Health Law Issues Take Key Place In Run-Up To Elections
For instance, the Louisiana chapter of Americans for Prosperity, the group backed by the Koch brothers, made a $600,000 ad buy against Sen. Mary Landrieu, D-La, because of her health law support. Meanwhile, other Democrats in tight races are trying to claim credit for trying to fix the problematic parts of the measure while still embracing its popular elements.
The Washington Post: The Koch Brothers' Group Is Getting Involved In Louisiana’s Obamacare Fight
A major opponent of Obamacare is doubling down in Louisiana ahead of the start of that state’s 2014 legislative session. The state chapter of Americans for Prosperity -- the national tea party group founded by brothers Charles and David Koch -- launched on Jan. 2 and is pressing each of Louisiana’s 144 lawmakers to pledge opposition to expanding Medicaid under the law. ... The chapter is targeting federal lawmakers in its anti-expansion push, too. The group launched this year with a $600,000 ad buy against Sen. Mary Landrieu (D) over her support for Obamacare (Chokshi, 2/8).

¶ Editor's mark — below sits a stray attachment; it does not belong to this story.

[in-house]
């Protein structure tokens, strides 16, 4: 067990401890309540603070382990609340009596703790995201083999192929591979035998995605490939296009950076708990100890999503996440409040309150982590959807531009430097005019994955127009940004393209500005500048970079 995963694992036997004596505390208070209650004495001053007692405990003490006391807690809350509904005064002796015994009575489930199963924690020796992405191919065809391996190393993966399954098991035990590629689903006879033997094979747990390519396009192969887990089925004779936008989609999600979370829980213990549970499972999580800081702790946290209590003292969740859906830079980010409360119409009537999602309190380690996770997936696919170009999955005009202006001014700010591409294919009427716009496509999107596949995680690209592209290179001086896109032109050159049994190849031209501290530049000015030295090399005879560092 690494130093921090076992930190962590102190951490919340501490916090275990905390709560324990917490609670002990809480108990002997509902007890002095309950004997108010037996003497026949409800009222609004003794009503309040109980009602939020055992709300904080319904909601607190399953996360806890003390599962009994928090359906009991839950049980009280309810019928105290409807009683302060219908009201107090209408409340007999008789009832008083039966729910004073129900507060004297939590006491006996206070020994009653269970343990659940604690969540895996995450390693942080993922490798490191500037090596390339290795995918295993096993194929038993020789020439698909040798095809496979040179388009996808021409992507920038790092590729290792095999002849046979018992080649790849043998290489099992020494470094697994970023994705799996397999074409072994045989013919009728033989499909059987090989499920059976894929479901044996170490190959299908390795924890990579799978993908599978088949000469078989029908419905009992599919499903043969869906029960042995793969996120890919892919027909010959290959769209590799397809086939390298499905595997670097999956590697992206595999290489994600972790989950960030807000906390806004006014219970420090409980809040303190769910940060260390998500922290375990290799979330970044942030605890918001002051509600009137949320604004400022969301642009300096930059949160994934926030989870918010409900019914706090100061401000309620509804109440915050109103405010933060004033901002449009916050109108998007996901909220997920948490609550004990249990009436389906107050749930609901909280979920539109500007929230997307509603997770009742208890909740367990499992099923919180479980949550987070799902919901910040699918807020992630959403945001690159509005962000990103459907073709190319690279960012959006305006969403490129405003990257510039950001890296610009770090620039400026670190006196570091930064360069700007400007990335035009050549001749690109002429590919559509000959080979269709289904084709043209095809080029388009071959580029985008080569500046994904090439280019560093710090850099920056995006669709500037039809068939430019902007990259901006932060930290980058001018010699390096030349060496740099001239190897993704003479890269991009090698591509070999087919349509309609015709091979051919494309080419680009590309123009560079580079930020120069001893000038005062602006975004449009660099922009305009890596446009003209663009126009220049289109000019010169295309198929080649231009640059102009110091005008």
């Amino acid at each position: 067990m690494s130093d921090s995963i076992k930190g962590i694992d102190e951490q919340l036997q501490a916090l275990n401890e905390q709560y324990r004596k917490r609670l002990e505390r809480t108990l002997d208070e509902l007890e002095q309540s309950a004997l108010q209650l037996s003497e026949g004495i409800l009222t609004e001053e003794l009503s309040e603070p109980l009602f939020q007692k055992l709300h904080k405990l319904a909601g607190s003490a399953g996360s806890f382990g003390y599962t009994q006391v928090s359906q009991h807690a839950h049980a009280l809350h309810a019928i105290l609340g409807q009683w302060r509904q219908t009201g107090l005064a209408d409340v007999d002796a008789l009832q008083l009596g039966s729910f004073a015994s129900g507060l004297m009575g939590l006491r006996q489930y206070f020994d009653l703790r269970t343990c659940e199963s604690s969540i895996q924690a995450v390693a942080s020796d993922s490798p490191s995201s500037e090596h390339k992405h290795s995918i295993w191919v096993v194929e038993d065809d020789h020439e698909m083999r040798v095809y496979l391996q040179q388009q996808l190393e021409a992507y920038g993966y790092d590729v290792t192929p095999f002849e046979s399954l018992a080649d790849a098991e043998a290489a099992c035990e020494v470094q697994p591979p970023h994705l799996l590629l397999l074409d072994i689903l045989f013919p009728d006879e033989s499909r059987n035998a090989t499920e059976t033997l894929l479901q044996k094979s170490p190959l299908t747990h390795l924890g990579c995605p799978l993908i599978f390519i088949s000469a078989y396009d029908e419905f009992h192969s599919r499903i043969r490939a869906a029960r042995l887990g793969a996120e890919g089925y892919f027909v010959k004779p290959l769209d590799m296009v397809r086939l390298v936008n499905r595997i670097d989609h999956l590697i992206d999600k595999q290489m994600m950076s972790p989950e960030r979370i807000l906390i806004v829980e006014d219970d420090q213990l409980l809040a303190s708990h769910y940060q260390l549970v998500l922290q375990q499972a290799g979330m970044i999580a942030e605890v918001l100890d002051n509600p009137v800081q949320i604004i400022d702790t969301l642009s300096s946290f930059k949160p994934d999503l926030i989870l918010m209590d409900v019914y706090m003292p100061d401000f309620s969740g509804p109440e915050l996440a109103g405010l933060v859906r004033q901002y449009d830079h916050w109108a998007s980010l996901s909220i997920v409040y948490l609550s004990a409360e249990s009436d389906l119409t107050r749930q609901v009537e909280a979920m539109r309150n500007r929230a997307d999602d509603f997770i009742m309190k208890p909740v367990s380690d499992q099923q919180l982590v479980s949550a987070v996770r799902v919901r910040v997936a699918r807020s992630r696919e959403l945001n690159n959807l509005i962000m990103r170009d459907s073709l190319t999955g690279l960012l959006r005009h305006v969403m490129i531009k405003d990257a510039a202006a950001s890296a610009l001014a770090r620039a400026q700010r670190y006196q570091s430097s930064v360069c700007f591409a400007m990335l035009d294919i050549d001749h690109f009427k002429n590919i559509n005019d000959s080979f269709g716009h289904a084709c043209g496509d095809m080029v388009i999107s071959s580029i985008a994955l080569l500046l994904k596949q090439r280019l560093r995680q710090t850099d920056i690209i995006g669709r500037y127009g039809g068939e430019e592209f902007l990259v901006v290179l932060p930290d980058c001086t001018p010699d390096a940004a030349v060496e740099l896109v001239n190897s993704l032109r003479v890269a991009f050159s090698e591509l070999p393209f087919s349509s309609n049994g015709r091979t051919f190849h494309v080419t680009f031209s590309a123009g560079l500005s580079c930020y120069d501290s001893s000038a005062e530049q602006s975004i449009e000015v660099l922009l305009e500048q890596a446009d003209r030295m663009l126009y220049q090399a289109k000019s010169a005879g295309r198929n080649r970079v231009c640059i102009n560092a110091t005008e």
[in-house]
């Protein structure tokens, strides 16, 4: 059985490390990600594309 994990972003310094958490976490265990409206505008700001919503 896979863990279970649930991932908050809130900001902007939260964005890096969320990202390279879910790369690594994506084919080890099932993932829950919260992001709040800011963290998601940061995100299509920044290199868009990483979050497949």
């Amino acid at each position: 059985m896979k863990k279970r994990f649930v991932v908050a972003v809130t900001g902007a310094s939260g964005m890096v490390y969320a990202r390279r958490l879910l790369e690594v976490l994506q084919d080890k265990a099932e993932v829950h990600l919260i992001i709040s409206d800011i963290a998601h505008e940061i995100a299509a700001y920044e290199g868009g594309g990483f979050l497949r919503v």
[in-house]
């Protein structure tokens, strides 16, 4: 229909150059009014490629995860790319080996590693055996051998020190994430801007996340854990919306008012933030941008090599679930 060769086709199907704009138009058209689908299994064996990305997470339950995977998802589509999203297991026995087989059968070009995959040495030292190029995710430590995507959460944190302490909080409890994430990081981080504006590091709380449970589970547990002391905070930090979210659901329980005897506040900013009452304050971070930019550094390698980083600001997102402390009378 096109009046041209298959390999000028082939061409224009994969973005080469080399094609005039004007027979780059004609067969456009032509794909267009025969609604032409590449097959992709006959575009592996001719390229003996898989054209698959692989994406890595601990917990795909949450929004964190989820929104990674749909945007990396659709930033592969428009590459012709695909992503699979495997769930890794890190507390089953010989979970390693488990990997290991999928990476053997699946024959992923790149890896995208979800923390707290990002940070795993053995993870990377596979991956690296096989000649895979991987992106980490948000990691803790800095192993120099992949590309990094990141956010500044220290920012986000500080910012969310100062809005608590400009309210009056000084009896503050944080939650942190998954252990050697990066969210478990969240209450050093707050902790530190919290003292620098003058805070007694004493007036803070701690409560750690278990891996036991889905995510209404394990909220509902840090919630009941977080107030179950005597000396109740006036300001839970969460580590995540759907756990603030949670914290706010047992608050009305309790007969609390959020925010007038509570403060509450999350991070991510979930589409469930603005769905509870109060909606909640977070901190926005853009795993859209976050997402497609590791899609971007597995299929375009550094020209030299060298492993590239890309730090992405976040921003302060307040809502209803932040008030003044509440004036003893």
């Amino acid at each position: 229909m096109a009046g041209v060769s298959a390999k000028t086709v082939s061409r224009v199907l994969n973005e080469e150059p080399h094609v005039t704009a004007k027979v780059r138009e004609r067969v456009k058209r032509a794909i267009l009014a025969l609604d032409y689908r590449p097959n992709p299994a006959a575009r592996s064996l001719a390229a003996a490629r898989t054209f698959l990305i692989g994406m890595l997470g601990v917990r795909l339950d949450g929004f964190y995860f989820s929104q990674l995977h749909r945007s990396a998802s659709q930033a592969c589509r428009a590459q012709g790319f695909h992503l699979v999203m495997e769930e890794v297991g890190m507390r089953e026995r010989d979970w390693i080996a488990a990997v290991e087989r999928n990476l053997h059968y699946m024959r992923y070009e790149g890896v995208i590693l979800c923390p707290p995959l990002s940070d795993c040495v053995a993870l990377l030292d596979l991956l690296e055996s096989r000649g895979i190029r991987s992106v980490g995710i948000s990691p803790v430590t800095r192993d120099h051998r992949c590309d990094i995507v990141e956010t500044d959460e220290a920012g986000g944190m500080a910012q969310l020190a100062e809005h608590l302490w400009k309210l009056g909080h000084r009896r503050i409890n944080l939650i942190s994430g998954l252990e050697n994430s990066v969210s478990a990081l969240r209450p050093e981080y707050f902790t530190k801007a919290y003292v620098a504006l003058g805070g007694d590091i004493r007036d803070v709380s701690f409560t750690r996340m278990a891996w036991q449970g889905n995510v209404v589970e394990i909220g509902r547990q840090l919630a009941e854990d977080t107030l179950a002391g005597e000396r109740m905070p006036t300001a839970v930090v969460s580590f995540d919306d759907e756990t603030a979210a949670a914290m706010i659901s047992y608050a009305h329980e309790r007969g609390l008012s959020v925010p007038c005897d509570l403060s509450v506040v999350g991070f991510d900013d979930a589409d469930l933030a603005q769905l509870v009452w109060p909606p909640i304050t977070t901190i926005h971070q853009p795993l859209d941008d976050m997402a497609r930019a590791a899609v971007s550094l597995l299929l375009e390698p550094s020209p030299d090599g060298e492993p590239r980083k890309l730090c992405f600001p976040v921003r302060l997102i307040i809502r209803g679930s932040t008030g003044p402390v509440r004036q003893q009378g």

The Associated Press/Washington Post: Vulnerable Democrats Try Straddle On Health Law
Hit with a multimillion-dollar barrage of televised attacks, Democrats in tough re-election races want credit for trying to fix the problematic parts of the health care law at the same time they claim bragging rights for its popular provisions and allege Republicans will reverse the crackdown on insurance company abuses. It’s a tricky, high-stakes political straddle by lawmakers who voted to create the law, which Republicans intend to place at the center of their campaign to win control of the Senate and hold their House majority (2/8).
Also in the news, the fact checking continues --
The Washington Post’s The Fact Checker: Durbin’s Claim That 10 Million Now Have Health Insurance Because Of Obamacare
Durbin appears to be combining two figures released by the administration: more 3 million signing up for insurance through the federal healthcare.gov and state exchanges and 6.3 million deemed eligible for Medicaid. Both figures are generally October through December, and so obviously have increased since then. But there are two big problems with both numbers (Kessler, 2/10).